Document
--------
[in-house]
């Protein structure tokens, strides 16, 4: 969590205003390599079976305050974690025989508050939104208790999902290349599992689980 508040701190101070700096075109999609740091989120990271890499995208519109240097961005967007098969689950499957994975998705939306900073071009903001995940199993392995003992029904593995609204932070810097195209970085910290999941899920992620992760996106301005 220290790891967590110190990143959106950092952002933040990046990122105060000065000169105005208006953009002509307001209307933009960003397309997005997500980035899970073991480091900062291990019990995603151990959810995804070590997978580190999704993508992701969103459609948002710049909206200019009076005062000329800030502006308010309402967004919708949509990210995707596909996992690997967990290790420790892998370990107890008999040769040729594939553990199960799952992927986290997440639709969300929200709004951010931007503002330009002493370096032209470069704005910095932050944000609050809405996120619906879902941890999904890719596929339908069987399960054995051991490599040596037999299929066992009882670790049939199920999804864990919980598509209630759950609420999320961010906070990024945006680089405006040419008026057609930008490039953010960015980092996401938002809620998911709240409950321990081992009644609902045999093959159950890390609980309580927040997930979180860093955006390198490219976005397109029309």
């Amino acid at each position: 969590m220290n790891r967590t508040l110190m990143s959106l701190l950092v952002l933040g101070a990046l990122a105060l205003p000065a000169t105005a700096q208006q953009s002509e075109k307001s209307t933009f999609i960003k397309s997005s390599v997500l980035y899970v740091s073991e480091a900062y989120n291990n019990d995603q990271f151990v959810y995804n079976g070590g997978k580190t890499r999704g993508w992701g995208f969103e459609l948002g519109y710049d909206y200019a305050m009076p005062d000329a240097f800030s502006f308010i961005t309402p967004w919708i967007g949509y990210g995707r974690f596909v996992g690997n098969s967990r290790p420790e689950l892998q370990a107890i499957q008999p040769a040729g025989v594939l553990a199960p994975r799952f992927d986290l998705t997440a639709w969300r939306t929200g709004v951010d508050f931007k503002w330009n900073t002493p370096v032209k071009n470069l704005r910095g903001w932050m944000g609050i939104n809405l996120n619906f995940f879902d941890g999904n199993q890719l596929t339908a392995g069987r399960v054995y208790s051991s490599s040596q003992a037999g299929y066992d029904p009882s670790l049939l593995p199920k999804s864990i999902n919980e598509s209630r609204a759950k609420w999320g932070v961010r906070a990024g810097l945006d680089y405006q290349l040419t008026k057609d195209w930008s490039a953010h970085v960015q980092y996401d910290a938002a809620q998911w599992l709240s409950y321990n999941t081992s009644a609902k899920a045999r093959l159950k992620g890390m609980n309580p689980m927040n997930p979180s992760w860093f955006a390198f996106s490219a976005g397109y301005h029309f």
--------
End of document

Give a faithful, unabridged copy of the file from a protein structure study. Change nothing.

[in-house]
């Protein structure tokens, strides 16, 4: 969590205003390599079976305050974690025989508050939104208790999902290349599992689980 508040701190101070700096075109999609740091989120990271890499995208519109240097961005967007098969689950499957994975998705939306900073071009903001995940199993392995003992029904593995609204932070810097195209970085910290999941899920992620992760996106301005 220290790891967590110190990143959106950092952002933040990046990122105060000065000169105005208006953009002509307001209307933009960003397309997005997500980035899970073991480091900062291990019990995603151990959810995804070590997978580190999704993508992701969103459609948002710049909206200019009076005062000329800030502006308010309402967004919708949509990210995707596909996992690997967990290790420790892998370990107890008999040769040729594939553990199960799952992927986290997440639709969300929200709004951010931007503002330009002493370096032209470069704005910095932050944000609050809405996120619906879902941890999904890719596929339908069987399960054995051991490599040596037999299929066992009882670790049939199920999804864990919980598509209630759950609420999320961010906070990024945006680089405006040419008026057609930008490039953010960015980092996401938002809620998911709240409950321990081992009644609902045999093959159950890390609980309580927040997930979180860093955006390198490219976005397109029309």
């Amino acid at each position: 969590m220290n790891r967590t508040l110190m990143s959106l701190l950092v952002l933040g101070a990046l990122a105060l205003p000065a000169t105005a700096q208006q953009s002509e075109k307001s209307t933009f999609i960003k397309s997005s390599v997500l980035y899970v740091s073991e480091a900062y989120n291990n019990d995603q990271f151990v959810y995804n079976g070590g997978k580190t890499r999704g993508w992701g995208f969103e459609l948002g519109y710049d909206y200019a305050m009076p005062d000329a240097f800030s502006f308010i961005t309402p967004w919708i967007g949509y990210g995707r974690f596909v996992g690997n098969s967990r290790p420790e689950l892998q370990a107890i499957q008999p040769a040729g025989v594939l553990a199960p994975r799952f992927d986290l998705t997440a639709w969300r939306t929200g709004v951010d508050f931007k503002w330009n900073t002493p370096v032209k071009n470069l704005r910095g903001w932050m944000g609050i939104n809405l996120n619906f995940f879902d941890g999904n199993q890719l596929t339908a392995g069987r399960v054995y208790s051991s490599s040596q003992a037999g299929y066992d029904p009882s670790l049939l593995p199920k999804s864990i999902n919980e598509s209630r609204a759950k609420w999320g932070v961010r906070a990024g810097l945006d680089y405006q290349l040419t008026k057609d195209w930008s490039a953010h970085v960015q980092y996401d910290a938002a809620q998911w599992l709240s409950y321990n999941t081992s009644a609902k899920a045999r093959l159950k992620g890390m609980n309580p689980m927040n997930p979180s992760w860093f955006a390198f996106s490219a976005g397109y301005h029309f």